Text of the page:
It may seem unusual to grow raspberries in your home garden when living in the “raspberry capital” of Canada but the enjoyment of picking your own ripe and juicy, chemical free red raspberries is an unparalleled gardening pleasure. Raspberries are a relatively disease and bug free crop which grows abundantly throughout the province from Northern BC to the Lower Mainland. Another rewarding member of the Rubus family easy to grow even in a small vegetable garden.
Red raspberries have antioxidant effects that play a minor role in the killing
of stomach and colon cancer cells ~ Wikipedia
We have always had a row or two of raspberries – oftentimes harvesting twice in a year for fresh eating for the family and if we are lucky with a few berries left over to make delicious raspberry jam. Once the brambles are planted, besides a simple annual pruning, they can be pretty much left to themselves. In a healthy garden raspberries should grow for 10 to 15 years – a great return on your time and limited effort.
Red Raspberry Varieties to Grow
Red raspberry canes are easy to grow as they are perennial and as mentioned grow abundantly throughout the province in varying climates. It is important when it comes time to plant to buy canes from a local nursery as your canes should be winter hardy for your growing area. We purchased a variety called Heritage which grows 6 feet tall so the row is safely planted at the bottom of the garden.
How & Where to Grow Raspberries
- Choose a sunny space, although canes will tolerate part shade
- Plant out-of-the-way to let the canes grow without shading other plants
- Raised beds were made so the canes are not sitting in moist soil
- A trench was dug and filled with compost and garden soil
- Plant canes in the Fall to give them time to set root; protect with mulch over winter
- New canes may not flower or produce fruit until the second year
- Mulch in Spring and Fall with organic compost
- Rich compost helps regulate soil temperature and moisture
Raspberry Planting Instructions (from package label)
Location: full sun
- Depth to plant 6″
- Canes apart : 30″
- Rows apart : 8′
- The instructions suggested soaking the roots in a bucket of warm water for 4 hours before planting
- Water well the first few weeks after planting
- Do not allow to dry out during fruiting periods
- For a late summer crop, cut back canes partly after fruiting
- In the Fall prune out the cane that produced fruit
Diseases of Raspberry plants
- I have grown raspberries for many years and have not had a problem with insects or diseases and if you have compost rich soil and a healthy garden environment your raspberry canes should grow vigorously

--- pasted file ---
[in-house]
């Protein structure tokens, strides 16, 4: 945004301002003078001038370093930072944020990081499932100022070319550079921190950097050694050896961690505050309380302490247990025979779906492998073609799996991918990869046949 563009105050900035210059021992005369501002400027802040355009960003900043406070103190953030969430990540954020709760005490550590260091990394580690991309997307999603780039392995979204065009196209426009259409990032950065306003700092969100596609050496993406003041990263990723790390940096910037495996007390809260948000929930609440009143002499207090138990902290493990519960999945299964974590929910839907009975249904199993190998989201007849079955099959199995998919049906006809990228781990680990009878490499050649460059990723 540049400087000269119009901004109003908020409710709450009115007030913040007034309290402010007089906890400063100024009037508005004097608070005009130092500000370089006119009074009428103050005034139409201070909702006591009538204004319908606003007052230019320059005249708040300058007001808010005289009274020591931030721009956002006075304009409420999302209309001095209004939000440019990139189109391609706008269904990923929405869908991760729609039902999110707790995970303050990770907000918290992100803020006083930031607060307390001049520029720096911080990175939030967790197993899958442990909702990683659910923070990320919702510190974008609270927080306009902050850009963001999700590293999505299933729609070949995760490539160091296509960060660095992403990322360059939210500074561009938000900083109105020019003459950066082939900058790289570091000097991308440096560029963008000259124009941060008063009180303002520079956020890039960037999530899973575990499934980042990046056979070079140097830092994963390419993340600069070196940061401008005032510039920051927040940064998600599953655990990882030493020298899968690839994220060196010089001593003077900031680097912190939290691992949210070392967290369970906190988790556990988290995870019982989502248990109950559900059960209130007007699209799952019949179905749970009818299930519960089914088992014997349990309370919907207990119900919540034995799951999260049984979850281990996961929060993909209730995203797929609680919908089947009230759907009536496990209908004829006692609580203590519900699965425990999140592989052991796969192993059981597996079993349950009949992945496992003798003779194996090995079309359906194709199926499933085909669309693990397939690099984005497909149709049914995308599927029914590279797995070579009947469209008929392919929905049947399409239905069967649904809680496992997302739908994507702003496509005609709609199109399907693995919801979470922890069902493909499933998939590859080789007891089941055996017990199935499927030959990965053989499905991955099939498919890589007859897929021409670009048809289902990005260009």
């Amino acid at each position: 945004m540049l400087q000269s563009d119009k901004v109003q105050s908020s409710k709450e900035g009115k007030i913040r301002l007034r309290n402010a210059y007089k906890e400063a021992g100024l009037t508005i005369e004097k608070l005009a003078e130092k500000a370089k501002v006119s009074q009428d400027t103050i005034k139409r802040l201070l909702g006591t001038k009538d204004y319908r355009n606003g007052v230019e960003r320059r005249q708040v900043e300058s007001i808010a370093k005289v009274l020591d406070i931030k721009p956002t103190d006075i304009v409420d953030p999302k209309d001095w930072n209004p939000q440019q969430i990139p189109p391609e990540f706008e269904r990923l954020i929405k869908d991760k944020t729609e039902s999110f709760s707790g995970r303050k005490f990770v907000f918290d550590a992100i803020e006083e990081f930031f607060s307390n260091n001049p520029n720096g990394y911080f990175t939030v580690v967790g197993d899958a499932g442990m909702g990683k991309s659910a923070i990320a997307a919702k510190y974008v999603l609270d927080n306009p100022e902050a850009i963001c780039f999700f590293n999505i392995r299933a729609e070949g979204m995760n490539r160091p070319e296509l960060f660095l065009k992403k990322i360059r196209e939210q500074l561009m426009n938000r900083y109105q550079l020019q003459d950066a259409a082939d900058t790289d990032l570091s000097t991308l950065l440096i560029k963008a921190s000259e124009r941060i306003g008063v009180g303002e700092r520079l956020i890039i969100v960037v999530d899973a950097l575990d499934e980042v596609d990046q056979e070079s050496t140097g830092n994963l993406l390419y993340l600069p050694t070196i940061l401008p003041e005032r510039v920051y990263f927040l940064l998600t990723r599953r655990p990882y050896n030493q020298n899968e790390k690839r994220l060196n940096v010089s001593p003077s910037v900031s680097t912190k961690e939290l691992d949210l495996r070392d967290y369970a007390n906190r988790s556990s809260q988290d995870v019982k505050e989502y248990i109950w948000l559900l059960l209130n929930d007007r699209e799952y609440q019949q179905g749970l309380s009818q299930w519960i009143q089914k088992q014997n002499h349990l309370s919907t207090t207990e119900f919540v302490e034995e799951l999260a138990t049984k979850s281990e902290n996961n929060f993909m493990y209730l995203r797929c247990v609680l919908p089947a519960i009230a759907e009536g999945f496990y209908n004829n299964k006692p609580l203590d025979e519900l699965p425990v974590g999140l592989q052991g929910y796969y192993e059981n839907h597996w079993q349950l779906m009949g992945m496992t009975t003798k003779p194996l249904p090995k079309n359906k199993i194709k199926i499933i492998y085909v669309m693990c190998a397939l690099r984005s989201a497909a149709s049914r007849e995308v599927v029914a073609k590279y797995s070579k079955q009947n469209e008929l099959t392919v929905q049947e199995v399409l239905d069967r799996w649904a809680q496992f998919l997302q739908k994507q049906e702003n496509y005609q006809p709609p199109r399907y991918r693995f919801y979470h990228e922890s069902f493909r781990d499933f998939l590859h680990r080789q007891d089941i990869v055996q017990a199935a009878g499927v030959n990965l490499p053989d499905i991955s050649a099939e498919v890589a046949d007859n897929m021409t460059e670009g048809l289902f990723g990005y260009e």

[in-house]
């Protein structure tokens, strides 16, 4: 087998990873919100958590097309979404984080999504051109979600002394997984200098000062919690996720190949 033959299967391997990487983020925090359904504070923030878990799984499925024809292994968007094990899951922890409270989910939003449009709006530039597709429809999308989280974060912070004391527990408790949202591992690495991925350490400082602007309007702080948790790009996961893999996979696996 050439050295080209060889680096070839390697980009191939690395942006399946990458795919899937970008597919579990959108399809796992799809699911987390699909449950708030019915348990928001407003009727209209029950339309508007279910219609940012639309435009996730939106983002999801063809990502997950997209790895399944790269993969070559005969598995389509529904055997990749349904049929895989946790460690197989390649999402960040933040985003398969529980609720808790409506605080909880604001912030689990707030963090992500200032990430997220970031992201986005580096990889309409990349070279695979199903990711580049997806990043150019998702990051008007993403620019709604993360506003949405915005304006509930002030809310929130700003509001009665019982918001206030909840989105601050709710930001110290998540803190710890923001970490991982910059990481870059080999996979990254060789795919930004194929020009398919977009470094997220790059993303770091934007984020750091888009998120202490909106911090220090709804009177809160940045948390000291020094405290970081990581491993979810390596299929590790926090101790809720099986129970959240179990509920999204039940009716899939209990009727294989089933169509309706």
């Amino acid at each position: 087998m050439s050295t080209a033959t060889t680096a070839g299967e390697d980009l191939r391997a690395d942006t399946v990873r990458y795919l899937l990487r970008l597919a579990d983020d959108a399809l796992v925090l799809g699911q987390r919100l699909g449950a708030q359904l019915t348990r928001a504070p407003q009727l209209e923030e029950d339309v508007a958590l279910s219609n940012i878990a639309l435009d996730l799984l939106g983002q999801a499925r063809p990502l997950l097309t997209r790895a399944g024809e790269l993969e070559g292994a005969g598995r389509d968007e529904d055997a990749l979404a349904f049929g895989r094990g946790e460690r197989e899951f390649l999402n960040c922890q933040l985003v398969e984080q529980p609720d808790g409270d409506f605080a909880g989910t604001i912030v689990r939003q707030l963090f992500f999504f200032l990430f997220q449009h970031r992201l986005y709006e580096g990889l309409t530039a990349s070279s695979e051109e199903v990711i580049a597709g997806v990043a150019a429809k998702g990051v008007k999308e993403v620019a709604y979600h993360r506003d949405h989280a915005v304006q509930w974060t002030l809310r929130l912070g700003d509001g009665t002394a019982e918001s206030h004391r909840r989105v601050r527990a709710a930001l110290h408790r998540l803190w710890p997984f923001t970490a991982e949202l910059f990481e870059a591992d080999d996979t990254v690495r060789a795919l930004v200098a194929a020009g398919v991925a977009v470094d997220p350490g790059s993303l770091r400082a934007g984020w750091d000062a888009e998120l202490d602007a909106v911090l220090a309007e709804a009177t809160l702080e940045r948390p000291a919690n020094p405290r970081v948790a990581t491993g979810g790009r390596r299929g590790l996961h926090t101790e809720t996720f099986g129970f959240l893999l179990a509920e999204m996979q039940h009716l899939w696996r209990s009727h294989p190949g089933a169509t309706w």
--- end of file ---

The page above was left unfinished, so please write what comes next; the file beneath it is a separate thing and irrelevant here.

- Raspberries and members of the nightshade family do not do well planted together because of diseases like wilt and blight but do well planted with chives and garlic or herbs sage and basil
In closing, raspberries are another hardy, easy to grow, and sweetly delicious addition to your home garden. Check out the nutrient information on this low-calorie, low cholesterol fruit. Like most berries, it is an excellent source of Vitamin C and fiber with lots of antioxidants In light of the toxicity of chemicals used on this fruit when commercially grown it is well worth the effort to plant a few canes for yourself. If you are unable to grow your own chemical free raspberries it is highly recommended that only organic berries be purchased at a local Farmers Market so you can chat with the grower and ask what, if any, chemicals have been used on the crop. Another not very demanding fruit which will give delight to your family for years.
Chemicals & the Environment
Quite an array of chemicals are used on commercial raspberry crops such as fumigants, fungicides, herbicides, etc.
Weed control Chemicals Used to spray on commercial red raspberries:
- AimEC 2, 3, Bonanza 400 / 480, Casaron, Chateau WDG4, Dacthal W-75, Dual II Magnum, Devrinol, Glyphosate, Goal 2XL, Gramoxone, Lontrel 360, Nine-T, Poast Ultra, Princep, Rival DF / EC, Simazine 80, WPSinbar, Simadex, Stryke 4G, Treflan ED, Venture, Venture L3,, 50DF 3
Link: Skimmerhorn Winery, Creston, B.C.
Links and References
- “The Self Sufficient Gardener” by John Seymour, Dorling Kindersley 1978
- “Encyclopedia of Organic Gardening”, Rodale 1977
- The No Work Garden book, Ruth Stout, Bantam Books, 1971
- Fun Facts about raspberries
- Pacific Northwest Pscheidt, J.W., and Ocamb, C.M., senior editors. 2015. Pacific Northwest Plant Disease Management Handbook [online]. Corvallis, OR: Oregon State University
- Pesticides: Endangered Species Protection Plan from US EPA
- How to dispose of chemicals